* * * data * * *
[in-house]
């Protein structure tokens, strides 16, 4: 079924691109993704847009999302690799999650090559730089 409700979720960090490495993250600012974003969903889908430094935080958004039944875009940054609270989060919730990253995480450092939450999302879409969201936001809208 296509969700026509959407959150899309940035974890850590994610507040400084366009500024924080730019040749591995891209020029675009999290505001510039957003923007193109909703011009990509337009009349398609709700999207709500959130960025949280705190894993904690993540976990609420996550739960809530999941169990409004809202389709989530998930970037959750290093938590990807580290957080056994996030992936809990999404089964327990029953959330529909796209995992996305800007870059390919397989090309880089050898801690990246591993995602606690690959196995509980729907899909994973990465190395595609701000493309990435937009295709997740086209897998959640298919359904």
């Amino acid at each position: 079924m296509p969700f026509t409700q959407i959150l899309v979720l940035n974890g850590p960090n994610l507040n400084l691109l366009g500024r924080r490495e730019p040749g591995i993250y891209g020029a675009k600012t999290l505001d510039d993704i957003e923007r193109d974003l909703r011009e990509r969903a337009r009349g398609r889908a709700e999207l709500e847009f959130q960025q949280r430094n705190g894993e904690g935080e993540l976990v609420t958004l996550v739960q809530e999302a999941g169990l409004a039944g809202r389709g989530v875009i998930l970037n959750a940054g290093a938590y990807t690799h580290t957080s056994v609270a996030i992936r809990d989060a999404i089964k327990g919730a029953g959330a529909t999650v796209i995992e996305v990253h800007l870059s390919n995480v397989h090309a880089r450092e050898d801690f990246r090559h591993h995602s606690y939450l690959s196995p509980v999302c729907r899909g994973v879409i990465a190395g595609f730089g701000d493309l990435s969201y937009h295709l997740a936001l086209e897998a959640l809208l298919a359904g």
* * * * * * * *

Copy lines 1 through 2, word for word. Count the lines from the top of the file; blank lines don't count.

[in-house]
């Protein structure tokens, strides 16, 4: 079924691109993704847009999302690799999650090559730089 409700979720960090490495993250600012974003969903889908430094935080958004039944875009940054609270989060919730990253995480450092939450999302879409969201936001809208 296509969700026509959407959150899309940035974890850590994610507040400084366009500024924080730019040749591995891209020029675009999290505001510039957003923007193109909703011009990509337009009349398609709700999207709500959130960025949280705190894993904690993540976990609420996550739960809530999941169990409004809202389709989530998930970037959750290093938590990807580290957080056994996030992936809990999404089964327990029953959330529909796209995992996305800007870059390919397989090309880089050898801690990246591993995602606690690959196995509980729907899909994973990465190395595609701000493309990435937009295709997740086209897998959640298919359904």